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Thursday, June 22, 2006

Long Days and Little Tragedies (part I)

After three consecutive eighteen hour days, smeared with little tragedies, I’m exhausted and thinking extensively of my own mortality. Every day I wake with great expectation for the world ahead of me. What will the day hold? How will I grow? What can I do to leave my mark? How can I make this day count? Never do I consider the possibility that this day, or even this moment, could be my last. It’s almost cliché to utter the words, “live like you were dying.” (Unless of course, you’re Tim McGraw). I digress. Anyway, the truth is, people are dying all around me. Left and right. They’re here and the suddenly, they’re not. I’m sure my friend’s grandmother, or Brad’s sister, or the patient I’ve been caring for, didn’t wake up and think twice about the moments they had left. It’s tragic. Even here, in this little “city of hope,” death slowly moves in, devouring any who submit to hopelessness and some who don’t. In the past week this hospital has had two small fires, a man who shot his wife before killing himself, a good man die of a wretched disease, and right now I am watching a beautiful mother of two, because the very thing that cured her of cancer, may have fried her brain. It’s tragic. It’s tragic and I have questions to which there are no answers.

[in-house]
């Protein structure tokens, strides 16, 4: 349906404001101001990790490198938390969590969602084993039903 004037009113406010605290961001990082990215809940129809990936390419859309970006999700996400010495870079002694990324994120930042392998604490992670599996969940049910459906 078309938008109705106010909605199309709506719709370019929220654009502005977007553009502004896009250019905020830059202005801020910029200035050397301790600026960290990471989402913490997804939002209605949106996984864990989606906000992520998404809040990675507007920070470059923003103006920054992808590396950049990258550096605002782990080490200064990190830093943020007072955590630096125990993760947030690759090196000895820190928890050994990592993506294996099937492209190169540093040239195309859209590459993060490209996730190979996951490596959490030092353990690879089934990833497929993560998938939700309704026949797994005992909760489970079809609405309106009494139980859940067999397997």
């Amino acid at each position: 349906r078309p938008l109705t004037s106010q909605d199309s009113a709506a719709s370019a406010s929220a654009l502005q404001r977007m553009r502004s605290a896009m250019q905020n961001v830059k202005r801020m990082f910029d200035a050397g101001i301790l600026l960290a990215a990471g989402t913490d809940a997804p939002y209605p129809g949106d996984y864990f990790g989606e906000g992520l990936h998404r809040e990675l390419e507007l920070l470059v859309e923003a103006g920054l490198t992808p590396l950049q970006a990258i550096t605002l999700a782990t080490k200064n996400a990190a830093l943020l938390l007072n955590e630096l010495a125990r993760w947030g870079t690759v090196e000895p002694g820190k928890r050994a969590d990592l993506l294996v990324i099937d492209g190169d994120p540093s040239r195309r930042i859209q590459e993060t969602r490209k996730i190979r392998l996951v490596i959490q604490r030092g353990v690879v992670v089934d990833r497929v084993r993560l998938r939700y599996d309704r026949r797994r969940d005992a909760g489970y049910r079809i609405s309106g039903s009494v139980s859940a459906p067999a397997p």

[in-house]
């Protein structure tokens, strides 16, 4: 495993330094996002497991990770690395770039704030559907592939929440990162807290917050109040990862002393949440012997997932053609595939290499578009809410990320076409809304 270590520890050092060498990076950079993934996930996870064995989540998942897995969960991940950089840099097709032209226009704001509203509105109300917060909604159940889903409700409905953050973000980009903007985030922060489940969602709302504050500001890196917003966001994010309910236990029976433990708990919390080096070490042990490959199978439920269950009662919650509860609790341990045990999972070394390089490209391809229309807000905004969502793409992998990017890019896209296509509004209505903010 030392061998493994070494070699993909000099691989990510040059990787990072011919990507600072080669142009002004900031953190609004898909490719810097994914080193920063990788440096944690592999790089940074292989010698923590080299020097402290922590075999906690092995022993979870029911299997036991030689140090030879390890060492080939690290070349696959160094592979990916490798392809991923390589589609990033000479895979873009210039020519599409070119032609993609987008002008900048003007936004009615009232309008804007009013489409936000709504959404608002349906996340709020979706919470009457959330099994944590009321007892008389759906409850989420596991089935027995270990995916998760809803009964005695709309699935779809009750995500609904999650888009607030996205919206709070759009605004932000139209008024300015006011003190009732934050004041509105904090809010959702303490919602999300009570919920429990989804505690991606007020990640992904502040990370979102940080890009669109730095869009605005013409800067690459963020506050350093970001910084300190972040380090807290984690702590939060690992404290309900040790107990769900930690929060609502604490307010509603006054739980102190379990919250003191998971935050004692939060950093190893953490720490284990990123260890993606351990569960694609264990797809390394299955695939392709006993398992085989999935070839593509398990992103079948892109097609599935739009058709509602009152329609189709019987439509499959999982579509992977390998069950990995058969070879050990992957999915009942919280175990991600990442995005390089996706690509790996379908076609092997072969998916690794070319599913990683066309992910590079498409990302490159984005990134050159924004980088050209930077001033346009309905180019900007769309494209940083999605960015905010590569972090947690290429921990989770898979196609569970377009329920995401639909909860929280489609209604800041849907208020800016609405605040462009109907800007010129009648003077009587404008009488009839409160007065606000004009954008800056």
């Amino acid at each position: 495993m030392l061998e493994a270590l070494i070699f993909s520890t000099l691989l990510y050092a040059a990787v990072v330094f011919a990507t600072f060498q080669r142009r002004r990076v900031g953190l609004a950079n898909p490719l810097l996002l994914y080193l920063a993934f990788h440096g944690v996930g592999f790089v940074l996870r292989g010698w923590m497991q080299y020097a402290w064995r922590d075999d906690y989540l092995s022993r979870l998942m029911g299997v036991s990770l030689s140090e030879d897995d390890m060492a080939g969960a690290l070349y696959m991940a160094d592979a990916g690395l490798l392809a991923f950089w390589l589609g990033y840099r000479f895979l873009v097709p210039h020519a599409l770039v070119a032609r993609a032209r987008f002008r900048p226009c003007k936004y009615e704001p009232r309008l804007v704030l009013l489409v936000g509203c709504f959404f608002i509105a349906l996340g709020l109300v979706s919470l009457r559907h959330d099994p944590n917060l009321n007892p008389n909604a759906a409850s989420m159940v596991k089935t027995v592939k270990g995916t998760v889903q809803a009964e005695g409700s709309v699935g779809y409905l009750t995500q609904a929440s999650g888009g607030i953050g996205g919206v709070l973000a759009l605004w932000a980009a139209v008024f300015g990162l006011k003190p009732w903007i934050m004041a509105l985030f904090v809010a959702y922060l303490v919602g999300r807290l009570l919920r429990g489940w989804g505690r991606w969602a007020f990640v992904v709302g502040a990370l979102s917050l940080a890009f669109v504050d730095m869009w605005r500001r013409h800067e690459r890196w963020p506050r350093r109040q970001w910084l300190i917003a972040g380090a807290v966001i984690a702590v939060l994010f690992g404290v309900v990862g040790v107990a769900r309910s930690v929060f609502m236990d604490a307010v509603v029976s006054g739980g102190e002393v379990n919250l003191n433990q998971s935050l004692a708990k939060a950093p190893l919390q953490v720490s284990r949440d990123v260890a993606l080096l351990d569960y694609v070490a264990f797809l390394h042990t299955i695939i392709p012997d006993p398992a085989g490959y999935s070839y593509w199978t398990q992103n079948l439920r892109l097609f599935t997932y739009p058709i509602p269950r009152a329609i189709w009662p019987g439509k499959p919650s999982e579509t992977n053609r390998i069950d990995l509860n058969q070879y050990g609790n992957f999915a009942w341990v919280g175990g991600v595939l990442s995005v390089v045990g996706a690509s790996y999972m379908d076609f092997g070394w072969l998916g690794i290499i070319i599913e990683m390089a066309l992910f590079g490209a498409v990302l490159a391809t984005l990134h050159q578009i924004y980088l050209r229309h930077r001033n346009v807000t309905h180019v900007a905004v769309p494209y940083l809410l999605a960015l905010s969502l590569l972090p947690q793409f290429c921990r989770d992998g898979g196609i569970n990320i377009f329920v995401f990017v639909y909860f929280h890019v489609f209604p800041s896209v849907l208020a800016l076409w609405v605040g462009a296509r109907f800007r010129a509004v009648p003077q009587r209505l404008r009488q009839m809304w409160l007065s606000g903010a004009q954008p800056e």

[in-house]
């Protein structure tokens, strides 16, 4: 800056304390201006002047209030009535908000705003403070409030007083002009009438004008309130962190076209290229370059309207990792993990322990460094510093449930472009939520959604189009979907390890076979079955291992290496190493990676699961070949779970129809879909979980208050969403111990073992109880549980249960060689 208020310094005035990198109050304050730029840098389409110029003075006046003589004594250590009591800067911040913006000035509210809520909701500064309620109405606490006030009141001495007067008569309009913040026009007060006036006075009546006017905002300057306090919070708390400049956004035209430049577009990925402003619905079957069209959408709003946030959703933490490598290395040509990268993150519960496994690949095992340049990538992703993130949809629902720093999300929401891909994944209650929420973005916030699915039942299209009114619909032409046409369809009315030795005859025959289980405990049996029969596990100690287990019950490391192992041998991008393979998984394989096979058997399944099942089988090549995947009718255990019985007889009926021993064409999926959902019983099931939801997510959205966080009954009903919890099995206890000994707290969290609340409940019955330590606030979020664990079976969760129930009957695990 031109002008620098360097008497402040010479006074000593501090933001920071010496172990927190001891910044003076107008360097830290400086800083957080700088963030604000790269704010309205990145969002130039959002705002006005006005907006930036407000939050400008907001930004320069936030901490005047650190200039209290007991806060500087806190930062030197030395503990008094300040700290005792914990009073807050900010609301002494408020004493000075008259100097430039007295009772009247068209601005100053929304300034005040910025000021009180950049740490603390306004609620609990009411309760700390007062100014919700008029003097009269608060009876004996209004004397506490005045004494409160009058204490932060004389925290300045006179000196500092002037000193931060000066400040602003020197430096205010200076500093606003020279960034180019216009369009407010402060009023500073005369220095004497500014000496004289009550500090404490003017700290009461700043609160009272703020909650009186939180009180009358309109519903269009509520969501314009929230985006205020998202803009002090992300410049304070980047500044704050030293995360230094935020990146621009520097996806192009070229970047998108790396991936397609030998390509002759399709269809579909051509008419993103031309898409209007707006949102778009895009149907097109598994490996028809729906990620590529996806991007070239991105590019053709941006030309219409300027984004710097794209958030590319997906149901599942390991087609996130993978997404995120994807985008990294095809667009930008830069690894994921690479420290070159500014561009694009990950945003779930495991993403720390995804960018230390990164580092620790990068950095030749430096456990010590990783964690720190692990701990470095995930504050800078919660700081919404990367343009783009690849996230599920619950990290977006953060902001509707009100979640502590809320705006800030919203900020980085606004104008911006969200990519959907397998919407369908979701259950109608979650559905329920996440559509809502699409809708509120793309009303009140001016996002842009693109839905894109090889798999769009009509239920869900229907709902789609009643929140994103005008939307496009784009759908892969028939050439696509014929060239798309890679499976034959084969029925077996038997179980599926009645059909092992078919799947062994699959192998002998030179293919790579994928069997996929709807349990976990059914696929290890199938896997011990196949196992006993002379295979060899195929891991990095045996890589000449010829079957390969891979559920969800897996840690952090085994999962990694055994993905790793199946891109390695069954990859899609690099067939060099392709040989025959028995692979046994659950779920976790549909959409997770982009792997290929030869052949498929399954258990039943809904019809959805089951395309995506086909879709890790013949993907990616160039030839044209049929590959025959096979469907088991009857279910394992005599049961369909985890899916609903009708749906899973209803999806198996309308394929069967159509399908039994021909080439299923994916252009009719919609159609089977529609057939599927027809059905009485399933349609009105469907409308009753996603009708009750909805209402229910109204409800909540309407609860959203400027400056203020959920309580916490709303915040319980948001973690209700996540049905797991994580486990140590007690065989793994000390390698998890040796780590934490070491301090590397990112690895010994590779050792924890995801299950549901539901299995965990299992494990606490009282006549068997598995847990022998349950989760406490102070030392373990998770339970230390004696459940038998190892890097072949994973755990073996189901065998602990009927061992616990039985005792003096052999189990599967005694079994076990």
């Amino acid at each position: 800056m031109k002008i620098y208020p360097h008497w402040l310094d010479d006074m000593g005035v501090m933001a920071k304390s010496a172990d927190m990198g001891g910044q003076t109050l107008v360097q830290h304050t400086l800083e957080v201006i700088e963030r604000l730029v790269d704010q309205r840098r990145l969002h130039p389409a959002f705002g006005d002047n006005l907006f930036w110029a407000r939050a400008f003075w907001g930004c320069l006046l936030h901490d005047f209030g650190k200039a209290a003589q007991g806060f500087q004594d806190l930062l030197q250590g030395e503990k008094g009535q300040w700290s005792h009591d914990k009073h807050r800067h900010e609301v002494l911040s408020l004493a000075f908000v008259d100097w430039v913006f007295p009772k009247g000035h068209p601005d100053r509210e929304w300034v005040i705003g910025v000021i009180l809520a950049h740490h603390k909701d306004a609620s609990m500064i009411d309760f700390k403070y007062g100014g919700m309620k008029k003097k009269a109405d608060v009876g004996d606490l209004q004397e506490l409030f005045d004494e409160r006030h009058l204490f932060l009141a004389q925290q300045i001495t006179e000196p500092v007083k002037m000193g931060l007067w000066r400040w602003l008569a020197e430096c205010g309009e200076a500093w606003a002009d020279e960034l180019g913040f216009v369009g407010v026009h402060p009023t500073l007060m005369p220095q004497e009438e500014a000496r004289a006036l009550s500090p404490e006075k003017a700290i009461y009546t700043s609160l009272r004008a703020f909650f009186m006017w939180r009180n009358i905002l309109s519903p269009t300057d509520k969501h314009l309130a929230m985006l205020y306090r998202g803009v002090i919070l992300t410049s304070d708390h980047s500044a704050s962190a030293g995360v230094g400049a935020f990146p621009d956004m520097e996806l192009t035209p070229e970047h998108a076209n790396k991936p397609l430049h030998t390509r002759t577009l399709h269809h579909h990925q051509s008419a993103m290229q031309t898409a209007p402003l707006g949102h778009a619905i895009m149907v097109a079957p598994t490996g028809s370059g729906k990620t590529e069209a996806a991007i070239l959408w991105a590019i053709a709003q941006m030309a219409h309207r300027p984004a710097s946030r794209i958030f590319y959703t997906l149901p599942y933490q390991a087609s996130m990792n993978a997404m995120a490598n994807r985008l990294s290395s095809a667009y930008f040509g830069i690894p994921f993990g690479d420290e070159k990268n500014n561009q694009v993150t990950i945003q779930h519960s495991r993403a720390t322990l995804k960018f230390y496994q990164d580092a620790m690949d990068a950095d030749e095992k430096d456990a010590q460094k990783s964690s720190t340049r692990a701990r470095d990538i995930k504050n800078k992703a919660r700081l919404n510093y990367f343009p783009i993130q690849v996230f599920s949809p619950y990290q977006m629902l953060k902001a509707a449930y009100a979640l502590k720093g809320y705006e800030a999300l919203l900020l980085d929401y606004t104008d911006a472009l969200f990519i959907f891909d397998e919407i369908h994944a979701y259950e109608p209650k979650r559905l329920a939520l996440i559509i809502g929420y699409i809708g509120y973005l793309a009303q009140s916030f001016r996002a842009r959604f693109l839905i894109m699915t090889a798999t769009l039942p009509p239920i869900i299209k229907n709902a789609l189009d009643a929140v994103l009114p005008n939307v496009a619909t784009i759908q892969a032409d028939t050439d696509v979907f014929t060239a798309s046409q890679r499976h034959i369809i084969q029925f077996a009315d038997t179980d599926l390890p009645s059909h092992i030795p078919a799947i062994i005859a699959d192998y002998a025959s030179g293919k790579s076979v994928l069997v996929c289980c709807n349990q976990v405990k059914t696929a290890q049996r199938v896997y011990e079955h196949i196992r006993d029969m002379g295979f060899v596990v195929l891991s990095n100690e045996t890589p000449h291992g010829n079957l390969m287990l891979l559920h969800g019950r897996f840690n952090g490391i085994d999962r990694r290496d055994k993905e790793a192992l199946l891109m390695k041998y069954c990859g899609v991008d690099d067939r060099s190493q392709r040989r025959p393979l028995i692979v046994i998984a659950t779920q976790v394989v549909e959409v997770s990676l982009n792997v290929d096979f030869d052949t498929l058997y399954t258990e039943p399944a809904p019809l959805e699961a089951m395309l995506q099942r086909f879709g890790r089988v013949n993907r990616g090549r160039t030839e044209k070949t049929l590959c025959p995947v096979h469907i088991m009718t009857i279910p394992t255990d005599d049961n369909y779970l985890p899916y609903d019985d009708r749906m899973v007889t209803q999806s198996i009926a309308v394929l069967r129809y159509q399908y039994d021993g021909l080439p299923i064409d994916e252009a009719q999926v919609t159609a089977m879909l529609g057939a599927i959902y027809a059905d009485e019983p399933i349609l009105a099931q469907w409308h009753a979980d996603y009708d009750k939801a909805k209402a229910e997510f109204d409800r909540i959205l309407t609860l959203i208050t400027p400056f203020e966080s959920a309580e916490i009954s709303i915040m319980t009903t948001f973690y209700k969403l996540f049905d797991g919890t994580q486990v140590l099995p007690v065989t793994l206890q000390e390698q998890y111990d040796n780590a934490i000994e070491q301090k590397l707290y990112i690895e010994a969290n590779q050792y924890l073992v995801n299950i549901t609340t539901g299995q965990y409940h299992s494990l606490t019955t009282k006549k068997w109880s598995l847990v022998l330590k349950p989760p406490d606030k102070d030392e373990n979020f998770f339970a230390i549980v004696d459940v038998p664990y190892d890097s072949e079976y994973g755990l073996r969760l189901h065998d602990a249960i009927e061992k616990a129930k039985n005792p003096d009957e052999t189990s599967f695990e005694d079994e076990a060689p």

Blogger aunt kim said...

I too am very scared of losing a loved one let alone passing myself and the impact (or lack thereof) of it. Most of us are taught at a very young age that life as we know it must end. But not to be scared because we will all be together again. If we can just continue to remind ourselves of that it might make the reality of life a little easier to take. I think for you working with the terminally ill or chronically ill puts you in a different state of mind. Its a constant reminder of what eventually happens. Just try to stay optimistic and encourage others to do the same. You are definitely not alone!

10:53 AM  

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